The Karabakh Horse is the national animal of Azerbaijan, the country where it originated and is also the official symbol of the Azarbaijan provinces of Agdam and Shaki. This mountain-steppe breed is mainly known for their speed and even temperament. Unfortunately, less than 1000 of these horses remain today and are on the verge to get extinct.
|Other Names||Karabakhskaya and Karabai (both in Russian)|
|Behavioral Characteristics||Brave, rational, willing, calm|
|Physical Traits||With a straight profile, the head is short and neat, with expressive and alert eyes, an average neck set high ending in a broad chest, well-proportioned legs, and small but solid hooves; the body is covered with a thin and soft skin|
|Coat Colors||Grey, chestnut, buckskin, bay|
|Height/Size||14.1 – 15.2 hands (adult)|
|Weight||280 – 350 kg (average)|
|Common Uses||General riding, endurance riding, work activities, racing, improvement of other breeds|
|Health Problems||Normally healthy|
|Type||Sports horse, Show horse|
|Ancestors (Bloodlines)||Arabian Horse, Akhal-Teke, Kabarda, Turkoman and the local horses|
|Popular Traits||Great speed, good temperament, hardy, multi-talented, sure-footed|
|Country of Origin||Azerbaijan (Karabakh region)|
The Karabakh Horse has been holding a significant role in Azerbaijan’s history and culture. The equine has been found in the pages of the Azerbaijani literature and even in postal stamps.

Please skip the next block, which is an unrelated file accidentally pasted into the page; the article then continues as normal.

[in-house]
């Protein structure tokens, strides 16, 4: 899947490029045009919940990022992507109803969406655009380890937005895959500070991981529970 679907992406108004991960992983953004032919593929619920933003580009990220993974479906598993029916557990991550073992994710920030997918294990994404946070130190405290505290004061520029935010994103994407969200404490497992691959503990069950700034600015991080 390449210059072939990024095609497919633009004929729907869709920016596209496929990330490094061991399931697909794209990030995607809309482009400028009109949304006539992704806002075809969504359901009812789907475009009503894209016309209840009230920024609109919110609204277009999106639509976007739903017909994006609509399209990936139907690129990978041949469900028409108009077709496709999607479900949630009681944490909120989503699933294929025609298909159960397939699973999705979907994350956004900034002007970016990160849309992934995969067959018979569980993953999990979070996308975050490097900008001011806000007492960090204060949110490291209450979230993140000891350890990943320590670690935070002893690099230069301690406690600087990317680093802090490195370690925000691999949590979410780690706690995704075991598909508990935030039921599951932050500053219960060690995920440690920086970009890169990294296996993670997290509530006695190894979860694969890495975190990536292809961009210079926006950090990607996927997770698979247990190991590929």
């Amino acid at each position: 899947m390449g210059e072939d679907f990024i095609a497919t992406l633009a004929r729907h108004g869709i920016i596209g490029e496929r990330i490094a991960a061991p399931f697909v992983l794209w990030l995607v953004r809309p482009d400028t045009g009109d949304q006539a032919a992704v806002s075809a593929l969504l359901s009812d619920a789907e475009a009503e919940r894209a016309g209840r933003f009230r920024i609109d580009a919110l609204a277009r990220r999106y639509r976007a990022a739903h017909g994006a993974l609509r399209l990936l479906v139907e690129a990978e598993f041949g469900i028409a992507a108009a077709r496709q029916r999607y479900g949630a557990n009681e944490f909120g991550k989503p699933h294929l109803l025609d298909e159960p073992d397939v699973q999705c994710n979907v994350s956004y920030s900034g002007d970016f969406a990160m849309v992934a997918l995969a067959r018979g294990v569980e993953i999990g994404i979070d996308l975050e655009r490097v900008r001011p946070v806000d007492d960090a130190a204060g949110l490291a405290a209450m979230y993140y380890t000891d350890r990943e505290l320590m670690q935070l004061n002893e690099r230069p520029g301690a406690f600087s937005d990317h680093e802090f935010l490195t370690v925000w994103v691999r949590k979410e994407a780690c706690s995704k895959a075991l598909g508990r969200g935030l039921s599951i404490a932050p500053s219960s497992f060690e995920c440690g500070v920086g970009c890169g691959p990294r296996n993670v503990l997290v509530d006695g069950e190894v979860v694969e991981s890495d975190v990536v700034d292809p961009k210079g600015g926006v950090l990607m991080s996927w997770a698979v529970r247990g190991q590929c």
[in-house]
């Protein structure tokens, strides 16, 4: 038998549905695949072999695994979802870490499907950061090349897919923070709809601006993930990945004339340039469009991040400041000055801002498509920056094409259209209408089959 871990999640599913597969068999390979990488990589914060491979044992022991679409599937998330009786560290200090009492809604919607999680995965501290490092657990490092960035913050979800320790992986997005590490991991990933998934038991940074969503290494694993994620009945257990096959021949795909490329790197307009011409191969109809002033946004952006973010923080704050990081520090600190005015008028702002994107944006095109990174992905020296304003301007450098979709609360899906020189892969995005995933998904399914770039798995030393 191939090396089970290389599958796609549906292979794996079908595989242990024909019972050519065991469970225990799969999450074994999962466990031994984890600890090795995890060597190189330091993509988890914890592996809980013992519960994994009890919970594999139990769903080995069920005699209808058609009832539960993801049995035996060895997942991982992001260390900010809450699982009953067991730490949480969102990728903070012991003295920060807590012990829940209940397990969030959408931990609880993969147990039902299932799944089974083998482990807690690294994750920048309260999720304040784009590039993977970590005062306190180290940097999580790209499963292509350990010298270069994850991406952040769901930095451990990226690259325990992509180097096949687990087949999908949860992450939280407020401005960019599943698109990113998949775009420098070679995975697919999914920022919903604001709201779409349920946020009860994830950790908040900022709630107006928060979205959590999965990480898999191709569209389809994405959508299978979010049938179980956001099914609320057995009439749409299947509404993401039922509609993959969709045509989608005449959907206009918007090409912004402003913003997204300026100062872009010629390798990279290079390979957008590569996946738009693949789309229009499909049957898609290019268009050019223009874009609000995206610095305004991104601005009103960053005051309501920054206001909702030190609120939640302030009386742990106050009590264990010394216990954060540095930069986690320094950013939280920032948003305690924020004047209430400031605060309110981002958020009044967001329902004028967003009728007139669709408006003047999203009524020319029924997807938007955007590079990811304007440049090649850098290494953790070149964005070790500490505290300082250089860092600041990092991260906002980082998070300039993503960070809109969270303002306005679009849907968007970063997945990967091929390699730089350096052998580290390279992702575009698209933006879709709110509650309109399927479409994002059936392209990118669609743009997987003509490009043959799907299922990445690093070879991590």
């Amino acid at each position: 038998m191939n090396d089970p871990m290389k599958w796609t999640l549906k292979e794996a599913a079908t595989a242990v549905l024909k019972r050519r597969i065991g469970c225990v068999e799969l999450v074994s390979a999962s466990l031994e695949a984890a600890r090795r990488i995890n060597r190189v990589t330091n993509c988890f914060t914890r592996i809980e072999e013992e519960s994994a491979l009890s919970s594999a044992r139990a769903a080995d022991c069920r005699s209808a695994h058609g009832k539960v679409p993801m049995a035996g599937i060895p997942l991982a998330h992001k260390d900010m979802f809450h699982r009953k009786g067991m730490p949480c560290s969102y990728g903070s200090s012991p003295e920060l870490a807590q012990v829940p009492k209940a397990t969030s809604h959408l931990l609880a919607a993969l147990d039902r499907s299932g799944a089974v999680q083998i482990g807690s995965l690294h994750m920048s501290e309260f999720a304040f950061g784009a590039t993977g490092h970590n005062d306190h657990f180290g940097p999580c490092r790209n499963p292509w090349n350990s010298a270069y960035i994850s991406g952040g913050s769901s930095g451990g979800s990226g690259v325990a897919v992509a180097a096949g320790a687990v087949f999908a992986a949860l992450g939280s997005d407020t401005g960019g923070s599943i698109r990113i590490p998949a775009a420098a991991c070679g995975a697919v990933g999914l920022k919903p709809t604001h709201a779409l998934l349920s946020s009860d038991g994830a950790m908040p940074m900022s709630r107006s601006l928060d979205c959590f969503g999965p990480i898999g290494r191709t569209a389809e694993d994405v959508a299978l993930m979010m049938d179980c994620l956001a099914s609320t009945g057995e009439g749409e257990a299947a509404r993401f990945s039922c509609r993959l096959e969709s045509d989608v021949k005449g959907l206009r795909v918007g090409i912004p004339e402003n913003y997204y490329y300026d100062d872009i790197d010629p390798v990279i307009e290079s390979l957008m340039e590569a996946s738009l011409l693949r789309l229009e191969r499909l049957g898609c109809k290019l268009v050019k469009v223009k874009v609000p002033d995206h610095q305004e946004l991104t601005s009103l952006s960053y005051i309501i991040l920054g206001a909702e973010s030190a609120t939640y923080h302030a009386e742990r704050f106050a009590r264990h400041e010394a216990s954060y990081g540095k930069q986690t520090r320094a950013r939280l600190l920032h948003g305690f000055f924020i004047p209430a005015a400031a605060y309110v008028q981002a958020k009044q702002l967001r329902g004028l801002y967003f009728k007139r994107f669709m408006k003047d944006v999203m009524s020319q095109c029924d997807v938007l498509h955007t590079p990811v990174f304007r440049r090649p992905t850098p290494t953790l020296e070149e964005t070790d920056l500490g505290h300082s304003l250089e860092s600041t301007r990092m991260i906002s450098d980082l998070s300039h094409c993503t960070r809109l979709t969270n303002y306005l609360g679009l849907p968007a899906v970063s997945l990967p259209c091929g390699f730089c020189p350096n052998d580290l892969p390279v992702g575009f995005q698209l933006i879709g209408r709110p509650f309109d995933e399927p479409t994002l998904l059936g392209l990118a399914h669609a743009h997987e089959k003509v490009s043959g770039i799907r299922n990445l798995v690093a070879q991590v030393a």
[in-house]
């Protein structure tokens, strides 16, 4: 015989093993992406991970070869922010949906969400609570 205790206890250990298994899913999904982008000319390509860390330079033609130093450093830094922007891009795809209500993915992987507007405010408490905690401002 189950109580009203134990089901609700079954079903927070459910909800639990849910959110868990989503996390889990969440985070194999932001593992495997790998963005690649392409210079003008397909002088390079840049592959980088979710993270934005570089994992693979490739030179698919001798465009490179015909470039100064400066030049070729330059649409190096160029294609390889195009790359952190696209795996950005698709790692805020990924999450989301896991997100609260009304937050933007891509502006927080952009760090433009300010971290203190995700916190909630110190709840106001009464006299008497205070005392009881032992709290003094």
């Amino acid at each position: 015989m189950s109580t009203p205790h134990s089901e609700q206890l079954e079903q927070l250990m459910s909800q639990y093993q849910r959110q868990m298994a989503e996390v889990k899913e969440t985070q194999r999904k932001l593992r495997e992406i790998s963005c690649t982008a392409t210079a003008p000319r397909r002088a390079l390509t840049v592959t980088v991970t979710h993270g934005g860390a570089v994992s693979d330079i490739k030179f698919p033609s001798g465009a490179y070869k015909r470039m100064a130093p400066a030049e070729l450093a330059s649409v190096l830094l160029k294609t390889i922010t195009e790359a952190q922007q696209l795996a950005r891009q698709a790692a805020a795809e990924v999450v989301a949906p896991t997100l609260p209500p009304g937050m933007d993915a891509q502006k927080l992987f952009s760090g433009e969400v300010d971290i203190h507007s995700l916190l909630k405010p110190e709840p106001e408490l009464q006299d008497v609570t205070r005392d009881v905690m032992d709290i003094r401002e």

The animal gets its name from the Azerbaijani region of Nagorny Karabakh, where it was created. This region was well known for the production of good quality horses and developed this very ancient breed of saddle horses from a cross between the local Azerbaijan breeds and the Arabian breeds. However, though the Turkmen and the Persian blood were also added to the strain, the signs of the Arabian gene are most evidently present in them.
Since centuries, the Karabakh horses were developed and brought up in the mountains by many studs and farms. During this time, these horses were also used in the development of some new breeds like Don. However, this didn’t continue for long since the invasion of Azerbaijan by Iran saw the majority of the farms and horse studs getting destroyed. This incident, in turn, had a tremendous negative impact on the population of this breed, resulting in only a few purebred strains of these equines remaining.
At present, many selective breeding programs have been conducted with an aim to preserve the bloodline. However, none of these have entirely been successful.